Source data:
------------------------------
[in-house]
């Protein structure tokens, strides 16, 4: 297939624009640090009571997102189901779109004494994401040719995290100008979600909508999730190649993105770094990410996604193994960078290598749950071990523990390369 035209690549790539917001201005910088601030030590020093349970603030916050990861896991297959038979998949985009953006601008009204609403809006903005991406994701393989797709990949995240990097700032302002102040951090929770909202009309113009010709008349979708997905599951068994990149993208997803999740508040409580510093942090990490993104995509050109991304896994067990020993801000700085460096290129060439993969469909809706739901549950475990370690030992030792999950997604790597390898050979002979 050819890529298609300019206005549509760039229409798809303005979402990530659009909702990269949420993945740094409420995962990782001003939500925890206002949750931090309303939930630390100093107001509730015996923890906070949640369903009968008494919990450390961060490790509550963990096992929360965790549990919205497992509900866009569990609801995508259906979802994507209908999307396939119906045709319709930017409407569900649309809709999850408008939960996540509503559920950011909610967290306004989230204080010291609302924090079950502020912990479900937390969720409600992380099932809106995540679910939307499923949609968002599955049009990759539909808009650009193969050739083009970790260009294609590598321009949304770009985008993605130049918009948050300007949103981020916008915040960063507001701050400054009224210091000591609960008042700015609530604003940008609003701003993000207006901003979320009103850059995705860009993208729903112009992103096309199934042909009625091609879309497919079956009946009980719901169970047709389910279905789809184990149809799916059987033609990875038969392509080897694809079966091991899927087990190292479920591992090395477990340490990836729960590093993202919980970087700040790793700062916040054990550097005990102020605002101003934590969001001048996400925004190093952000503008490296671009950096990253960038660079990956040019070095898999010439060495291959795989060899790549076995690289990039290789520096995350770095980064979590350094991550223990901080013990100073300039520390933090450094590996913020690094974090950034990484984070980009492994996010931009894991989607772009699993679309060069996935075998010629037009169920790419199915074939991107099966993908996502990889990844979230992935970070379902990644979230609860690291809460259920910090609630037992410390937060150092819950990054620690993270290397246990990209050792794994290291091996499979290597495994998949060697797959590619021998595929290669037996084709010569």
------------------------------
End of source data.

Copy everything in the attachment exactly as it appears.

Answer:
[in-house]
């Protein structure tokens, strides 16, 4: 297939624009640090009571997102189901779109004494994401040719995290100008979600909508999730190649993105770094990410996604193994960078290598749950071990523990390369 035209690549790539917001201005910088601030030590020093349970603030916050990861896991297959038979998949985009953006601008009204609403809006903005991406994701393989797709990949995240990097700032302002102040951090929770909202009309113009010709008349979708997905599951068994990149993208997803999740508040409580510093942090990490993104995509050109991304896994067990020993801000700085460096290129060439993969469909809706739901549950475990370690030992030792999950997604790597390898050979002979 050819890529298609300019206005549509760039229409798809303005979402990530659009909702990269949420993945740094409420995962990782001003939500925890206002949750931090309303939930630390100093107001509730015996923890906070949640369903009968008494919990450390961060490790509550963990096992929360965790549990919205497992509900866009569990609801995508259906979802994507209908999307396939119906045709319709930017409407569900649309809709999850408008939960996540509503559920950011909610967290306004989230204080010291609302924090079950502020912990479900937390969720409600992380099932809106995540679910939307499923949609968002599955049009990759539909808009650009193969050739083009970790260009294609590598321009949304770009985008993605130049918009948050300007949103981020916008915040960063507001701050400054009224210091000591609960008042700015609530604003940008609003701003993000207006901003979320009103850059995705860009993208729903112009992103096309199934042909009625091609879309497919079956009946009980719901169970047709389910279905789809184990149809799916059987033609990875038969392509080897694809079966091991899927087990190292479920591992090395477990340490990836729960590093993202919980970087700040790793700062916040054990550097005990102020605002101003934590969001001048996400925004190093952000503008490296671009950096990253960038660079990956040019070095898999010439060495291959795989060899790549076995690289990039290789520096995350770095980064979590350094991550223990901080013990100073300039520390933090450094590996913020690094974090950034990484984070980009492994996010931009894991989607772009699993679309060069996935075998010629037009169920790419199915074939991107099966993908996502990889990844979230992935970070379902990644979230609860690291809460259920910090609630037992410390937060150092819950990054620690993270290397246990990209050792794994290291091996499979290597495994998949060697797959590619021998595929290669037996084709010569």